Explore resource which look at various forms of transport, focussing on design, materials they are made from and how they move. Design and make cars, bikes, gliders, boats and rockets, whilst linking to science, literacy and D&T.
Links and Resources
Children design and make a controllable, battery-powered toy vehicle using card, wood, found materials, mechanical and electrical components. The toy created can be based on an actual vehicle, on a vehicle from a book or film, or it can be a fantasy vehicle developed from the pupil's imagination.
Aimed at children ages 5-7, contains five design and technology projects that focus on bicycles. Children evaluate bicycle designs, then design and make: bicycle parts and accessories for characters from a book, teddy or for a particular purpose.
Bloodhound SSC is a car being designed to travel at 1050mph by a British Team, aiming to break the world land speed record. In this resource from Primary Engineer, children design and build a prototype car to investigate the use of stored energy such as balloons and rubber bands, using easy to find resources and tools.
Children might, in response to the images and ideas they see, design and make their own prototype cars, using construction kits and junk modelling materials to build the fastest car they can. Choosing and using materials, aspects of aerodynamics, concerns about streamlining and the addition of nose cones to designs might all be investigated and the final cars tested competitively, in a race down a ramp and across the school hall floor.
Three activities with teachers notes aimed at Key Stage One linking forces and movement and D&T. Use a presentation and card activity to look at different animals and decide if they can fly. Investigate helium-filled balloons and make and test paper aeroplanes.
The activities look at:
Can it fly?
Children look at a range of items and suggest if they are able to fly or not using a presentation and a card sort activity.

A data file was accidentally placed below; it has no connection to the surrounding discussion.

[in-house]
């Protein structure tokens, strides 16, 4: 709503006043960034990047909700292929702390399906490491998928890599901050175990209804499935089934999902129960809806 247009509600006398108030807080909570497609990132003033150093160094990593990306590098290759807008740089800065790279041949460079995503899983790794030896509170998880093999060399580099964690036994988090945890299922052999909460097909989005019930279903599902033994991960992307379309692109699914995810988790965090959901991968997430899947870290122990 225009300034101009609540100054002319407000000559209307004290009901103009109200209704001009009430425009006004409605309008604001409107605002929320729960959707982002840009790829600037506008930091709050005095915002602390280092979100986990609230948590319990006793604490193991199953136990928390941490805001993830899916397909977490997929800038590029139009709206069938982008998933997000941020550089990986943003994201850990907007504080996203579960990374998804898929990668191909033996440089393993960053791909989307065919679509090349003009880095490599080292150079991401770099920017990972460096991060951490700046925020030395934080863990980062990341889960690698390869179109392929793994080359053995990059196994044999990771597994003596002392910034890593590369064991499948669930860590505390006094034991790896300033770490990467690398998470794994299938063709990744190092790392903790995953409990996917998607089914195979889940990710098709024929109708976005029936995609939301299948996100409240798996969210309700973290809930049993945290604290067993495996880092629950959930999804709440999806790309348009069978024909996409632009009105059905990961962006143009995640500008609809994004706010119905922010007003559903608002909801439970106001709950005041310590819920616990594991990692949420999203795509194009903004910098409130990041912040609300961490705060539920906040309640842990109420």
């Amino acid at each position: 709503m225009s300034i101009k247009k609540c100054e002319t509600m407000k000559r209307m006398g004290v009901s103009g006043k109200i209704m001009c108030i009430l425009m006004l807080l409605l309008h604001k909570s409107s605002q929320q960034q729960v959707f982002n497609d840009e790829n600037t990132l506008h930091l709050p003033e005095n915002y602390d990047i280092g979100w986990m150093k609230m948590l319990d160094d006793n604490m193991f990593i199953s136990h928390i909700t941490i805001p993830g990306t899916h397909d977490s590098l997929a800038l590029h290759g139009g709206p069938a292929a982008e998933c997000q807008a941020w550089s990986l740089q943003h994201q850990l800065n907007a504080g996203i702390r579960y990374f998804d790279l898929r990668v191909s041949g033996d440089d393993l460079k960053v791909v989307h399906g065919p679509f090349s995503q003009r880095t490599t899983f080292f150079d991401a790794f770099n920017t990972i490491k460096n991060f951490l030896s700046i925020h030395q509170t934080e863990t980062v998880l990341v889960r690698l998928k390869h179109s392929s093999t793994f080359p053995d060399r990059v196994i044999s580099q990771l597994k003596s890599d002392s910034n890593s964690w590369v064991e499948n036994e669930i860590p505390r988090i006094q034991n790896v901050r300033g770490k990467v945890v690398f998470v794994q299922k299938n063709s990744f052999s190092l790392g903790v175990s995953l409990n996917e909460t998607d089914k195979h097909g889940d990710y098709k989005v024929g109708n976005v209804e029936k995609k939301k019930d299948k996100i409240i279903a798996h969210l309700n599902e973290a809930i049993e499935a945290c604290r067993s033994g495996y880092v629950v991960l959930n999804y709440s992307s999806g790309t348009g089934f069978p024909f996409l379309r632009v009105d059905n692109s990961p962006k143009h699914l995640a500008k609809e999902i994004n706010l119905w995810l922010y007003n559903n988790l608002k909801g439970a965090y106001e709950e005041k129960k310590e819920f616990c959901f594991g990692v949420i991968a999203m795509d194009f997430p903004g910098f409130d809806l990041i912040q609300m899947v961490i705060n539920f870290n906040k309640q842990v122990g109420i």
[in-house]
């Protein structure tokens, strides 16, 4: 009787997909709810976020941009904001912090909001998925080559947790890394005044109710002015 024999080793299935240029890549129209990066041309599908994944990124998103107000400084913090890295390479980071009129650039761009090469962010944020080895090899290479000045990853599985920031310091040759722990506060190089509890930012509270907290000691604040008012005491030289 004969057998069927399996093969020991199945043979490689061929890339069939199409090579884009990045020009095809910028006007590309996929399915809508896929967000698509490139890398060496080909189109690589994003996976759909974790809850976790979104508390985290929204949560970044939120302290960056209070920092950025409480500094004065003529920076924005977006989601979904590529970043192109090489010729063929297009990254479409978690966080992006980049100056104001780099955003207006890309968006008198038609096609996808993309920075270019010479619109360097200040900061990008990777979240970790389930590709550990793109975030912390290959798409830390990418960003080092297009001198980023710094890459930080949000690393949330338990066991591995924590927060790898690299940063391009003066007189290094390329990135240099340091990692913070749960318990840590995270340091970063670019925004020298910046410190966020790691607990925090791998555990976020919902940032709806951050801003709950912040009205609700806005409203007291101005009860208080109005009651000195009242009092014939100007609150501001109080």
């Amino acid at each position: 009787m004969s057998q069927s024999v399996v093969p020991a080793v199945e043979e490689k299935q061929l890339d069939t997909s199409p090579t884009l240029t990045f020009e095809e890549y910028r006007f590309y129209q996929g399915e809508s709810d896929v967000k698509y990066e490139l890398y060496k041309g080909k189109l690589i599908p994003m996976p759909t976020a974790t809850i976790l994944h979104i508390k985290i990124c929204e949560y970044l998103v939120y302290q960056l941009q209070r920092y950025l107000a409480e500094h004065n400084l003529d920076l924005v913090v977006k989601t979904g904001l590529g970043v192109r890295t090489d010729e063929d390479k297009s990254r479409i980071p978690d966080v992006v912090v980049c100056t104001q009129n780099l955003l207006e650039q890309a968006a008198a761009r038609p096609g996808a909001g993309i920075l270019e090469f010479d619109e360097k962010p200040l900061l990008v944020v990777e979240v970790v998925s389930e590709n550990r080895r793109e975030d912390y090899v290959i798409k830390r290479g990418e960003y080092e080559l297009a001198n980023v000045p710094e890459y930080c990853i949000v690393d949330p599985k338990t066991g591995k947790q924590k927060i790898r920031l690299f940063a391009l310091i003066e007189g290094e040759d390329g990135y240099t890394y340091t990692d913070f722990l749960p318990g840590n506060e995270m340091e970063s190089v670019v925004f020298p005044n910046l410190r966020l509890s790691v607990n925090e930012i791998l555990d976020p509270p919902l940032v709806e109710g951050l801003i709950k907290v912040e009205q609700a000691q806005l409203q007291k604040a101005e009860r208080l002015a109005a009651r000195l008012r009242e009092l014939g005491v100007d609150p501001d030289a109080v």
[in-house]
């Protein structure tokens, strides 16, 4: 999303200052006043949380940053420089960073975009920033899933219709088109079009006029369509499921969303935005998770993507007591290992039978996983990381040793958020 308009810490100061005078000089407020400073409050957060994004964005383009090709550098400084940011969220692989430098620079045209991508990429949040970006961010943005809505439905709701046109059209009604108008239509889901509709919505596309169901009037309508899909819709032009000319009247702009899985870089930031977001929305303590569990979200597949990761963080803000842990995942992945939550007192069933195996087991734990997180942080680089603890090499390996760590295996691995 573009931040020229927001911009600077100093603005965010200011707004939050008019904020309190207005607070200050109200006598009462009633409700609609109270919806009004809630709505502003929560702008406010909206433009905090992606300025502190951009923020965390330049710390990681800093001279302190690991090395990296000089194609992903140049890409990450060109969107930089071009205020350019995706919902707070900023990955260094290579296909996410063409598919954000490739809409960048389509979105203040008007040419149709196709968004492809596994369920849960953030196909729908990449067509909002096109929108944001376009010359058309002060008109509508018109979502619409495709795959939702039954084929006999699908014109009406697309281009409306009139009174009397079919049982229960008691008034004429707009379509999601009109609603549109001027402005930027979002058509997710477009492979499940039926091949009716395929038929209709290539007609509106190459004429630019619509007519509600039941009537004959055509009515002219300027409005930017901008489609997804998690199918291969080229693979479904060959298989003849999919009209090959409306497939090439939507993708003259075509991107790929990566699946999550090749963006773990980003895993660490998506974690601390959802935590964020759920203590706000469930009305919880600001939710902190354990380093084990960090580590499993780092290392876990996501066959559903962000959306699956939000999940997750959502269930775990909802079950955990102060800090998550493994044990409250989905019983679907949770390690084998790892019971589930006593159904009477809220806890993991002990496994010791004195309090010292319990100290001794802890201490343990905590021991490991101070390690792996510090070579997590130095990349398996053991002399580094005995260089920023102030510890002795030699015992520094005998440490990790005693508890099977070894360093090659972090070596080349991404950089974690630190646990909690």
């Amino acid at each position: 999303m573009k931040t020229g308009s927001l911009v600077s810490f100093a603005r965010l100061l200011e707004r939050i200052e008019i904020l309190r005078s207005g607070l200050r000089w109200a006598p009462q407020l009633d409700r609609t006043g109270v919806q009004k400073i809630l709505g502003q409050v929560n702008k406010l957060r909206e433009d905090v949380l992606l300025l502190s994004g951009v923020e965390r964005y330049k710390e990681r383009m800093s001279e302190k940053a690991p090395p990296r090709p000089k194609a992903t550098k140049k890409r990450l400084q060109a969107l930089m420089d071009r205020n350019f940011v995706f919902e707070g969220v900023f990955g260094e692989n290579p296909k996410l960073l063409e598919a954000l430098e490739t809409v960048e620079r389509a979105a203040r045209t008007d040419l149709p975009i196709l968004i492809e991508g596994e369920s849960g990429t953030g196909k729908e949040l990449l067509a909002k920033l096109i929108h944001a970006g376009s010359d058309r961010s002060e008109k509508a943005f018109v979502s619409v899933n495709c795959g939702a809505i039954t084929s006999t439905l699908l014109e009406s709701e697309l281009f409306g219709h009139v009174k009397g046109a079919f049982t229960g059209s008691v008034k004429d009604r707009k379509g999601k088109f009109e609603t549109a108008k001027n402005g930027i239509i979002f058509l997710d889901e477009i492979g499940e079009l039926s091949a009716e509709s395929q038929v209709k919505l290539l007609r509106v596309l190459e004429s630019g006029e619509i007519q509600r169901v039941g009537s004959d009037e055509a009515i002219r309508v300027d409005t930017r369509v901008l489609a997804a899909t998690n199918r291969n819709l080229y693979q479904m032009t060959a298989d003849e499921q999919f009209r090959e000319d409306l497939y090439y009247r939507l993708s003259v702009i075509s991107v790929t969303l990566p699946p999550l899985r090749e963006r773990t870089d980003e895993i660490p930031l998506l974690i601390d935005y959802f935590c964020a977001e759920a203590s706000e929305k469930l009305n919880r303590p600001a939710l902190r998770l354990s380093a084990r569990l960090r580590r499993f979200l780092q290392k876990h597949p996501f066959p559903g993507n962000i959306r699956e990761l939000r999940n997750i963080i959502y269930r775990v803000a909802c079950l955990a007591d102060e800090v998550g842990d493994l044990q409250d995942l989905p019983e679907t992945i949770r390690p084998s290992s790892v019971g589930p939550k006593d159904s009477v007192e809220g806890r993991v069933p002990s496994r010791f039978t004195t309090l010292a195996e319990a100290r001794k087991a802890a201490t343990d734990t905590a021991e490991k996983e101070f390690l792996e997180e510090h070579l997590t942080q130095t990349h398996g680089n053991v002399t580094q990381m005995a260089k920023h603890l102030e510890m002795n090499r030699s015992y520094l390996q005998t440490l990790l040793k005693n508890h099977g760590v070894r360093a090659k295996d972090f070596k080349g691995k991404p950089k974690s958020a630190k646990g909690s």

Why do balloons fly?
Children investigate the lifting force produced by helium-filled balloons.
Children make and test-fly paper planes. This simple activity allows children to make paper planes and investigate different types of designs.
Background notes are included for teachers that introduce the concepts in the development of flight from hot-air balloons to powered aircraft.
NASA's Space Shuttle may be a well-known launch vehicle, but the majority of launches still take place using rockets. These regularly carry satellites into orbit. These materials show images of rockets, such as the Saturn V which powered the Apollo missions and current Delta and Atlas rockets. There is also a video showing the launch of a Delta rocket.
Investigate materials and then design, make and test gliders in this activity linked to forces and flight.
Explore,design and make moving toys in this project which combines D& T and science. Working in pairs children could ask predict how different toys will move and then test this out. Children could investigate which type of roly poly travels the fastest using a ramp or whether roly polys with bigger wheels travel further than those with smaller wheels.
Aimed at children aged 7-11 these five design and technology projects focus on bicycles. Providing many cross curricular links and opportunities to develop thinking skills, children are asked to: consider the needs of the rider, carry out research, communicate ideas, solve problems, work collaboratively and evaluate designs in light of the design brief.
Children use a variety of materials to construct a boat that will float. They then investigate what size of load their boats might be able to carry, potentially testing their creations to destruction, as they risk them sinking to the bottom of a water tank! This is part of a larger collection of resources linked to to the Polar Explorer Programme, the educational programme linked to the RRS Sir David Attenborough research vessel.